5G Could Finally Herald the Era of Wireless Surgery

Though it may still sound like science fiction, over the past 15 years, robotic-assisted surgeries have become practically commonplace. The vast majority of these operations are performed by the da Vinci surgical system, a four-armed, minimally invasive surgical robot controlled by a doctor sitting at a nearby console. In 2018, the da Vinci system was used in roughly 1 million surgeries. However, some experts see surgical robotics as just a stepping-stone to the next transformational surgery technology: telesurgery, or surgeries conducted by doctors located miles away from their patients.
Telesurgery procedures are still exceedingly rare, due in part to concerns around internet reliability and infrastructure. Controlling a surgery remotely is possible only if the data connection is broad and secure. But now, with the adoption of 5G communication networks, there’s reason to believe that mass-market telesurgeries are finally on the horizon. In fact, earlier this year, unconfirmed reports emerged that surgeons in China had conducted the world’s first 5G telesurgery on a human patient.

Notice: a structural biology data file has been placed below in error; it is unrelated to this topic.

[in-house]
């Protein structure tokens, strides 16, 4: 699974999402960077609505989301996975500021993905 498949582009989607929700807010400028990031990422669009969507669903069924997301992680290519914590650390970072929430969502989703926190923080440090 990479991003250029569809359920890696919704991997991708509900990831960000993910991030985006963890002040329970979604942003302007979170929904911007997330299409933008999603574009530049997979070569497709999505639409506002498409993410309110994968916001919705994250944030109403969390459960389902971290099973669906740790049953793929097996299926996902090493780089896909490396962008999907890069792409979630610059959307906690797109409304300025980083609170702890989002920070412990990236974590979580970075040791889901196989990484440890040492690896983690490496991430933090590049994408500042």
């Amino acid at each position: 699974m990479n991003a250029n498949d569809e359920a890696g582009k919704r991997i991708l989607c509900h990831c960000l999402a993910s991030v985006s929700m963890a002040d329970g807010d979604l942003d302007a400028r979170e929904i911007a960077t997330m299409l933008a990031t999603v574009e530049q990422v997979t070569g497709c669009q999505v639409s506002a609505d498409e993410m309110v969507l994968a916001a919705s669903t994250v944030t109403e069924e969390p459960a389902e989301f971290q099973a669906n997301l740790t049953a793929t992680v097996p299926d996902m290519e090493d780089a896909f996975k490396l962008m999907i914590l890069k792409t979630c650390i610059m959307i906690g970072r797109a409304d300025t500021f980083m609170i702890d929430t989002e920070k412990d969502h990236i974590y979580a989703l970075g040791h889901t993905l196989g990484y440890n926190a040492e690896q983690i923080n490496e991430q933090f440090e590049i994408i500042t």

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Who could benefit the most from remote surgeries? Rural folks a significant distance from urban medical centers. However, it is doubtful these remote communities will have 5G and da Vinci robots anytime in the near future. Rural communities will be the last in the 5G queue if they ever get 5G.

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